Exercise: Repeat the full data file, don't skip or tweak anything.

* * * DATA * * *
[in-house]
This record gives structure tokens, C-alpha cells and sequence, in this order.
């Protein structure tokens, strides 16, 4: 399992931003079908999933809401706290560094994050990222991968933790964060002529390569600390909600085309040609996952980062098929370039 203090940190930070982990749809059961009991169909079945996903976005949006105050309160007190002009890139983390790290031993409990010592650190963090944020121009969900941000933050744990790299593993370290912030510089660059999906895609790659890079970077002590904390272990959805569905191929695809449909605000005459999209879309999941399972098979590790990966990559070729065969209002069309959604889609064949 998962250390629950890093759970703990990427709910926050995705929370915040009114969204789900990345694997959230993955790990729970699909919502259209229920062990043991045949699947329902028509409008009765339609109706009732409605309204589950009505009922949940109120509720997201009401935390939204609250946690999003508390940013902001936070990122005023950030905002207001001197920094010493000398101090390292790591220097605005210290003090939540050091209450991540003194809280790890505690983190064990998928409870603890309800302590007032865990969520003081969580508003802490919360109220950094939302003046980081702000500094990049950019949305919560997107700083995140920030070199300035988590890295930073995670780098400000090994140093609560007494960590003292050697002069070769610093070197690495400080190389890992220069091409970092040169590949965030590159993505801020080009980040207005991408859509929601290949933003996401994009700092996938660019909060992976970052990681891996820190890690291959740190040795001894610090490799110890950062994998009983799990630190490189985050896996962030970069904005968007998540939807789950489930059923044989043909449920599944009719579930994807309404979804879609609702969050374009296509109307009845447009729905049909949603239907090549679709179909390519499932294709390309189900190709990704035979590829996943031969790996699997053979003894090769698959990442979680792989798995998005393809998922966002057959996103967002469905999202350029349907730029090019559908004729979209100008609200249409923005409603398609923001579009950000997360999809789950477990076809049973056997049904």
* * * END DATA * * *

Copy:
[in-house]
This record gives structure tokens, C-alpha cells and sequence, in this order.
């Protein structure tokens, strides 16, 4: 399992931003079908999933809401706290560094994050990222991968933790964060002529390569600390909600085309040609996952980062098929370039 203090940190930070982990749809059961009991169909079945996903976005949006105050309160007190002009890139983390790290031993409990010592650190963090944020121009969900941000933050744990790299593993370290912030510089660059999906895609790659890079970077002590904390272990959805569905191929695809449909605000005459999209879309999941399972098979590790990966990559070729065969209002069309959604889609064949 998962250390629950890093759970703990990427709910926050995705929370915040009114969204789900990345694997959230993955790990729970699909919502259209229920062990043991045949699947329902028509409008009765339609109706009732409605309204589950009505009922949940109120509720997201009401935390939204609250946690999003508390940013902001936070990122005023950030905002207001001197920094010493000398101090390292790591220097605005210290003090939540050091209450991540003194809280790890505690983190064990998928409870603890309800302590007032865990969520003081969580508003802490919360109220950094939302003046980081702000500094990049950019949305919560997107700083995140920030070199300035988590890295930073995670780098400000090994140093609560007494960590003292050697002069070769610093070197690495400080190389890992220069091409970092040169590949965030590159993505801020080009980040207005991408859509929601290949933003996401994009700092996938660019909060992976970052990681891996820190890690291959740190040795001894610090490799110890950062994998009983799990630190490189985050896996962030970069904005968007998540939807789950489930059923044989043909449920599944009719579930994807309404979804879609609702969050374009296509109307009845447009729905049909949603239907090549679709179909390519499932294709390309189900190709990704035979590829996943031969790996699997053979003894090769698959990442979680792989798995998005393809998922966002057959996103967002469905999202350029349907730029090019559908004729979209100008609200249409923005409603398609923001579009950000997360999809789950477990076809049973056997049904």